5 Things Every Job Description Needs in 2019

job description

As founder of a career-coaching service, I sometimes hear these scenarios from employers: They’ve posted a job on Indeed, received resumes and followed up with their desired candidates. But many candidates weren’t the right fit — and those who were either aren’t responding or say they never applied. 

In my experience, most of these problems are due to “operator error.” And that means both job seekers and employers aren’t using the platform as best they could. 

The solution? Add steps to the application process to weed out those candidates who aren’t actively applying or who don’t have the proper qualifications. The last time I used this technique on Indeed, I got so many qualified candidates that I took the post down within 48 hours. I even ended up hiring three people instead of two because they were that good.  

What did I do differently? I focused on creating the right job description. Let’s look at what your descriptions need to drive these kinds of results.

Don’t cast too wide a net

Indeed’s technology has made it easier than ever to post a job and get applicants. They’ve worked hard to become the most-used platform by job seekers, many of whom have set up their Indeed accounts to get alerts about jobs that match their desires. They’ve also agreed to have their profiles passed along for jobs that seem like a fit. 

However, in an effort to learn about as many jobs as possible, many job seekers say on their profiles that they’re capable of a wide range of roles — more than they’re actually qualified for. The result? The job seeker gets pushed to employers for whom they aren’t really a match.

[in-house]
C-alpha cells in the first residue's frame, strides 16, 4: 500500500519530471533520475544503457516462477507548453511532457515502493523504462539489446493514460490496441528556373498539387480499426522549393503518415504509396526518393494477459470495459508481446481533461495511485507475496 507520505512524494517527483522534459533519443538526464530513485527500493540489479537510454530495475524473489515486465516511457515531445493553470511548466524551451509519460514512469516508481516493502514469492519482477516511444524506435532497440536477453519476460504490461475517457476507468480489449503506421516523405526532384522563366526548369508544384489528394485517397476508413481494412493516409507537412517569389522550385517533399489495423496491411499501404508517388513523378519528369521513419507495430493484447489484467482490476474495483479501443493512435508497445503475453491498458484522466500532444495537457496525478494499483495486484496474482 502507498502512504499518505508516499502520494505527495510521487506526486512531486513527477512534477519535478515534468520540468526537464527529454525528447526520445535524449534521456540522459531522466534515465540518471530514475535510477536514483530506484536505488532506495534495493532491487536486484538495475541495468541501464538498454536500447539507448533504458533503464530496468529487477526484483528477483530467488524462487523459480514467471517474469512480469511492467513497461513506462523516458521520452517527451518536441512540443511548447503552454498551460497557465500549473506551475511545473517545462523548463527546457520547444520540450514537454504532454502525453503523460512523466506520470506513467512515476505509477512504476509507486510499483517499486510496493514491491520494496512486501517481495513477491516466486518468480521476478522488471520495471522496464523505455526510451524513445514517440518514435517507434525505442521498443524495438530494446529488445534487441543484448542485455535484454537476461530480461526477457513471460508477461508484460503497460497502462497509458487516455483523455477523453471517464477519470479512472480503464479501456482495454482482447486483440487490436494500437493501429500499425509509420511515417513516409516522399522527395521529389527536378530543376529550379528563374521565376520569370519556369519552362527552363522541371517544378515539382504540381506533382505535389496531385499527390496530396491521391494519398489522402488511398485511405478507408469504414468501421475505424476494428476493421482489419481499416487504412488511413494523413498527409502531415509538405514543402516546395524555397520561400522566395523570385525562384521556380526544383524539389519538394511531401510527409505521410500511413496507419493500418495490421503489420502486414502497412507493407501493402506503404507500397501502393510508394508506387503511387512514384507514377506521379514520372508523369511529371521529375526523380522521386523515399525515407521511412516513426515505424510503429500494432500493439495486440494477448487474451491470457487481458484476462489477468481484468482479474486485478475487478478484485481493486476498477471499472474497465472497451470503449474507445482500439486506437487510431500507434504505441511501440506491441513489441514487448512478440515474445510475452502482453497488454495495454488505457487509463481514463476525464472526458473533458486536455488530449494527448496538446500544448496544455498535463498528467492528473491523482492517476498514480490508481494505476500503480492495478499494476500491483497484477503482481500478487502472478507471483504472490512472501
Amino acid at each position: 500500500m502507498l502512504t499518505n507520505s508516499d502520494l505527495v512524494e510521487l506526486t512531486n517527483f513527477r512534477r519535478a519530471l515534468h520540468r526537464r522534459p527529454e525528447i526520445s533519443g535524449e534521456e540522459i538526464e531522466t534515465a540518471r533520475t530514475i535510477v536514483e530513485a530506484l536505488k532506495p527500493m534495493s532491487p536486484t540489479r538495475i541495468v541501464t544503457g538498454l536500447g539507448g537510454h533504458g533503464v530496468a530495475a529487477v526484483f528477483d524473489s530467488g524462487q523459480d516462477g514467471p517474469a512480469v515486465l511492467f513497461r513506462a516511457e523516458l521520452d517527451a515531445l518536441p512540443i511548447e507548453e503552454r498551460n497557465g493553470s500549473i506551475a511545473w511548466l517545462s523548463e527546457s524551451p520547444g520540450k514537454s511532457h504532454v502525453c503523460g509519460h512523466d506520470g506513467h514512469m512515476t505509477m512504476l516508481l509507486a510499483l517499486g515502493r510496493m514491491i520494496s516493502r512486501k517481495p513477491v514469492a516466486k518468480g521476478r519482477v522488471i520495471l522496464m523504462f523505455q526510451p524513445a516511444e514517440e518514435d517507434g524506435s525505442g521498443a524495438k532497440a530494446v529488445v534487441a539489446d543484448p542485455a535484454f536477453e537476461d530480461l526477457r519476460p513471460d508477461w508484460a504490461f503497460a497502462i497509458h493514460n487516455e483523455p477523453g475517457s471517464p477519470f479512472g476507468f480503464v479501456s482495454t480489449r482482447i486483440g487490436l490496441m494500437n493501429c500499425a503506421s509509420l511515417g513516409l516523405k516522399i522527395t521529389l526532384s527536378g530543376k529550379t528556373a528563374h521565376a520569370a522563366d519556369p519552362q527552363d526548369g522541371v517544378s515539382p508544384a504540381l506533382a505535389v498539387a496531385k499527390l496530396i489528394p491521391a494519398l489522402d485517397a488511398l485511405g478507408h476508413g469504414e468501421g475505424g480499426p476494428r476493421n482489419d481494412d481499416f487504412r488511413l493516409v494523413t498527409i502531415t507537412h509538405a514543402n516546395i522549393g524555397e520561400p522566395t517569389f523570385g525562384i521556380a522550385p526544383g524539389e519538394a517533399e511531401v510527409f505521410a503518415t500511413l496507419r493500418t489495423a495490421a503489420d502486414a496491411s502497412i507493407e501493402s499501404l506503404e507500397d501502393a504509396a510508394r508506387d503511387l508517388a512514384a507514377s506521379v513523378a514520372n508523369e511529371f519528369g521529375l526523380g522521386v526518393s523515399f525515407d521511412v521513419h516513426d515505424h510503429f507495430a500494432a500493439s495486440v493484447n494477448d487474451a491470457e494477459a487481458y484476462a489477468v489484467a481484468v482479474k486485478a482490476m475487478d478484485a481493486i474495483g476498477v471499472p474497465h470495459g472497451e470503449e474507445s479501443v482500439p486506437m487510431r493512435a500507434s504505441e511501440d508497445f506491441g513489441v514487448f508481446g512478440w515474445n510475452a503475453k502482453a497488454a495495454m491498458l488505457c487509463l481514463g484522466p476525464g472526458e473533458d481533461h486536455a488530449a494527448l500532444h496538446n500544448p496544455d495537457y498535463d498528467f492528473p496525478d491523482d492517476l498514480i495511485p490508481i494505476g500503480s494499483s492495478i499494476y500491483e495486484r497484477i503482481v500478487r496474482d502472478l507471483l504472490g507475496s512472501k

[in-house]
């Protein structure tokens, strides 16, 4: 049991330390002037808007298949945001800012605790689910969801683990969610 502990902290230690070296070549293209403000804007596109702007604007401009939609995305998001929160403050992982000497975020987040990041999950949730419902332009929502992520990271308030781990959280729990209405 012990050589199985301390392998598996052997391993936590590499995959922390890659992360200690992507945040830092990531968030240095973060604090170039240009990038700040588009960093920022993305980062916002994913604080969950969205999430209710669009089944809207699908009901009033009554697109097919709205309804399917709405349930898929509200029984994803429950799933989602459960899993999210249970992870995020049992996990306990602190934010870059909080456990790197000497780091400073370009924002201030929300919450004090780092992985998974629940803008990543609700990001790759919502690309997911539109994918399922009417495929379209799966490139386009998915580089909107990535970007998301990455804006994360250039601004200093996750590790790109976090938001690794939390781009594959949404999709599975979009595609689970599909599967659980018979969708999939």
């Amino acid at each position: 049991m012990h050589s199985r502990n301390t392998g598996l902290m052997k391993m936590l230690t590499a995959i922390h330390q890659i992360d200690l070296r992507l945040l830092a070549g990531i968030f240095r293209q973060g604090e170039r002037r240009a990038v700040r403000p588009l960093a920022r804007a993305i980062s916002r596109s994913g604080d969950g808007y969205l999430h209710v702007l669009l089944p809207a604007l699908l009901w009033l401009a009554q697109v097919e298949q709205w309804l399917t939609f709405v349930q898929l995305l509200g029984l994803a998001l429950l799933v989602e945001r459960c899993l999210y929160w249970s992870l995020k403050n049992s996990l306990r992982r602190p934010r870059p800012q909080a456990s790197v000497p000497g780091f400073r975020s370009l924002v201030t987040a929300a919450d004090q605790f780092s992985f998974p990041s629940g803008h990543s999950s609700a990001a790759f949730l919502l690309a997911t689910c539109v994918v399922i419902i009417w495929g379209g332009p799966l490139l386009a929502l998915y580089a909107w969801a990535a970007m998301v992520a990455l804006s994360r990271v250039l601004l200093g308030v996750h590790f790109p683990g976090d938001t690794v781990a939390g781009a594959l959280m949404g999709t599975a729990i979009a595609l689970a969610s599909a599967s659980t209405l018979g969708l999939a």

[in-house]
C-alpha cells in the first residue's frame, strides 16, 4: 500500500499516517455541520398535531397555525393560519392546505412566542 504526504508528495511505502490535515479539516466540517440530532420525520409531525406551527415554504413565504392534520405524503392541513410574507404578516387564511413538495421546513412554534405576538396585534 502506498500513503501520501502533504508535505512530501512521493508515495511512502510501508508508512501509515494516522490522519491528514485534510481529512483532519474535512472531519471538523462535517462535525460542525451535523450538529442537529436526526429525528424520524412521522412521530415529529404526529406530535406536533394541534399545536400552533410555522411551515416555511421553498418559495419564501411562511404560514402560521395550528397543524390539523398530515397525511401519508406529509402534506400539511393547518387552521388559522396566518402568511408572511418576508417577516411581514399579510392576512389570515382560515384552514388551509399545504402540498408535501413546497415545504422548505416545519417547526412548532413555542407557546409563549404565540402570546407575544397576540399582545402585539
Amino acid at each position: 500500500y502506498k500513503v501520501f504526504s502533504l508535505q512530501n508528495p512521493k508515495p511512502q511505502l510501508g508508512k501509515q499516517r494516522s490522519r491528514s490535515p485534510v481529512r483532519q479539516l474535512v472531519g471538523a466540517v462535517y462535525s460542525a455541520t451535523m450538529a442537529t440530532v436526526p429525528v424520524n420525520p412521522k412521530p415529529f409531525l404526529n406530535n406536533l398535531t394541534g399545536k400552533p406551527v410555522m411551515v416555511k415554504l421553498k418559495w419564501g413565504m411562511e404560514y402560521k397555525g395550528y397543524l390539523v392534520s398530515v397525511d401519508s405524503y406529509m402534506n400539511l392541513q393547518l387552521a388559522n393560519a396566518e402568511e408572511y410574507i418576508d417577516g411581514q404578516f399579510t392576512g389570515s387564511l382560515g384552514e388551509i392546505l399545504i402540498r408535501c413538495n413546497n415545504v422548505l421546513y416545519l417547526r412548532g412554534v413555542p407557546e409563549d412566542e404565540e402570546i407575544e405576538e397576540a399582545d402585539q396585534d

What’s more, many employers are using job descriptions that unknowingly encourage nonqualified job seekers to apply. If your job posting is just a list of skills and education requirements, you’ll end up with a job posting that looks like a fit for anyone. Add to that an easy online application process, and all of a sudden, you’ll be getting hundreds of candidates — and very few matches. 

Add these five elements for more effective job descriptions 

So how can you help nonqualified applicants see clearly that your job isn’t a fit? Paint a picture of what it’s like to work at your company and bring your culture to life. To do that, you must include five things in your job description:

1. A focused summary of your company’s “wow” factor. Your wow factor is what makes you stand out. For example, why are the company’s products and services so amazing? What do customers say when they rave about you, and why is it important to deliver this wow factor on a consistent basis?

2. A personalized explanation of your company’s leadership style. Let applicants know what the executive team values in their employees and what employees say about leadership. Offer examples if you can.

3. An outline of the company’s core values and beliefs. What do you stand for, and why does it matter to your customers and your business model? Share the mission statement and examples of how this is carried out.